Hirshhorn Draws Crowds, Media Attention



The Hirshhorn museum’s unique newest exhibit celebrate the art of Yayoi Kusama. The museum included many different rooms for visitors to experience, along with individual art pieces on display.

By Nora Holland, Arts Editor

CHS students on social media may have recently come across posts of mirrored rooms decorated with odd yet beautiful art including red and white blobs, twinkling lights and even glowing polka dot pumpkins. These unique works of art are part of an exhibit called Infinity Mirrors by the Japanese artist Yayoi Kusama.

Back in February, the Infinity Mirrors exhibit made its debut at the Hirshhorn museum in Washington, D.C. This exhibit became extremely popular and has attracted visitors from all over, including many CHS students.

“I decided to visit the mirrors because I was really inspired by the pictures I saw online and on my friends’ posts,” sophomore Jessie Ma said. “It seemed very different from all the other museums I visited.”

The Infinity Mirrors exhibit opened Feb. 23 and gained popularity throughout social media for its photogenic appearance and interactive qualities.

According to the Hirshhorn Museum’s website, the exhibit “Yayoi Kusama: Infinity Mirrors” was created to showcase Kusama and celebrate her lengthy 65 year career.

Kusama is a much celebrated artist who is known for her abstract and colorful works. She was named one of the world’s most influential people by TIME magazine in 2016 and was the first woman to represent Japan at the Venice Biennale, an international art exhibition based in Venice.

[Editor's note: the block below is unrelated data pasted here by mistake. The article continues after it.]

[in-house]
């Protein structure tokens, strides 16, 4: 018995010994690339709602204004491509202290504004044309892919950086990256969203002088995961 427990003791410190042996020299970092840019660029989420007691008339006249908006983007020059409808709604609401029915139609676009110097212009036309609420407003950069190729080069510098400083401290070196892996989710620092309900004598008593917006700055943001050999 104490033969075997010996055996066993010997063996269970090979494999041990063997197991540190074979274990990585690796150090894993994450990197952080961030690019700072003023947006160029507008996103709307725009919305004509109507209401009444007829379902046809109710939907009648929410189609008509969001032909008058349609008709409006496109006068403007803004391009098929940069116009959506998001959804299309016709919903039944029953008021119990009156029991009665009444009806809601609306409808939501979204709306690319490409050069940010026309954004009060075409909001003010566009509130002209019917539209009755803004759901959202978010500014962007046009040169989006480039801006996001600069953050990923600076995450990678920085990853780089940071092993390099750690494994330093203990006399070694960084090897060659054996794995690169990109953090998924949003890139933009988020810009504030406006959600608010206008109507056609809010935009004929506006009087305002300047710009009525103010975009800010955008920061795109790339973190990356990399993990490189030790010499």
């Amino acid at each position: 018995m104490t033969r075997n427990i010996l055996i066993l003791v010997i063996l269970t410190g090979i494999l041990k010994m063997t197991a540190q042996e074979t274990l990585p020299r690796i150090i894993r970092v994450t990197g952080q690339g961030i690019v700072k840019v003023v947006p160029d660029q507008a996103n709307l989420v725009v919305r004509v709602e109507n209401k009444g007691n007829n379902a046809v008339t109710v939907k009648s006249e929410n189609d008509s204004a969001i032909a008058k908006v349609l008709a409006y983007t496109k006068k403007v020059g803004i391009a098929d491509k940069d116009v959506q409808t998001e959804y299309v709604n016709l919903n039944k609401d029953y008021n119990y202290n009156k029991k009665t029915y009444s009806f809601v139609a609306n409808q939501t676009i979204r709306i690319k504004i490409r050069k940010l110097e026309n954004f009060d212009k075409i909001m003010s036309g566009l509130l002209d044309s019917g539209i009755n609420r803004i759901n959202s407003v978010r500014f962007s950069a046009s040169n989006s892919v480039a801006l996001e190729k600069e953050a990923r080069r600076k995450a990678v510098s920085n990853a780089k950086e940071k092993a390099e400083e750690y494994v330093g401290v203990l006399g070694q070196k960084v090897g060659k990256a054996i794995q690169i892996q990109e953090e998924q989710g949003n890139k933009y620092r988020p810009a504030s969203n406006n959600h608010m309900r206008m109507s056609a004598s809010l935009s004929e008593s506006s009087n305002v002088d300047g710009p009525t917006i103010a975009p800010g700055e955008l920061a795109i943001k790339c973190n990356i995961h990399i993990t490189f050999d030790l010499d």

The exhibit is meant to reflect on Kusama’s work and creativity. It presents six different mirrored rooms to explore along with some of Kusama’s other pieces. The rooms differ drastically. One of the rooms, “The Souls of Millions of Light Years Away,” is an illusion of lights and mirrors that gives visitors the feeling of floating in space, while the “Aftermath of Obliteration of Eternity,” is a room of sparkling golden lanterns that seem to stretch on forever.

“The exhibit is about how we are all a dot in the world, and our world is a dot in the universe,” Ma said.

The exhibit was so popular during its showing in D.C. that all the timed passes sold out and people were advised to wait in line at the museum hours before it opened each day. Those lucky enough to acquire the daily passes were allotted only 15 to 20 seconds in each room because of the amount of people.

According to sophomore Jetta Chen, she waited outside the museum for three hours to get a ticket for the exhibit.

“While [they are] really incredible exhibits and definitely worth seeing, [the exhibit is] also something that’s really hard to get into,” sophomore Maya Tondravi said. “Online tickets were sold out within six minutes of being put up.”

The exhibit ended in D.C. May 14 and will travel on tour to other states and countries. After travelling to the Seattle Art Museum where it will stay until September, it will move on to other art museums such as The Broad in Los Angeles and the Art Gallery of Ontario in Toronto.

“I think if I had gotten in, the four hours [of waiting] would have been worth it,” Tondravi said. “[The exhibit] is very contemporary and interactive, which I think offers a unique take on art.”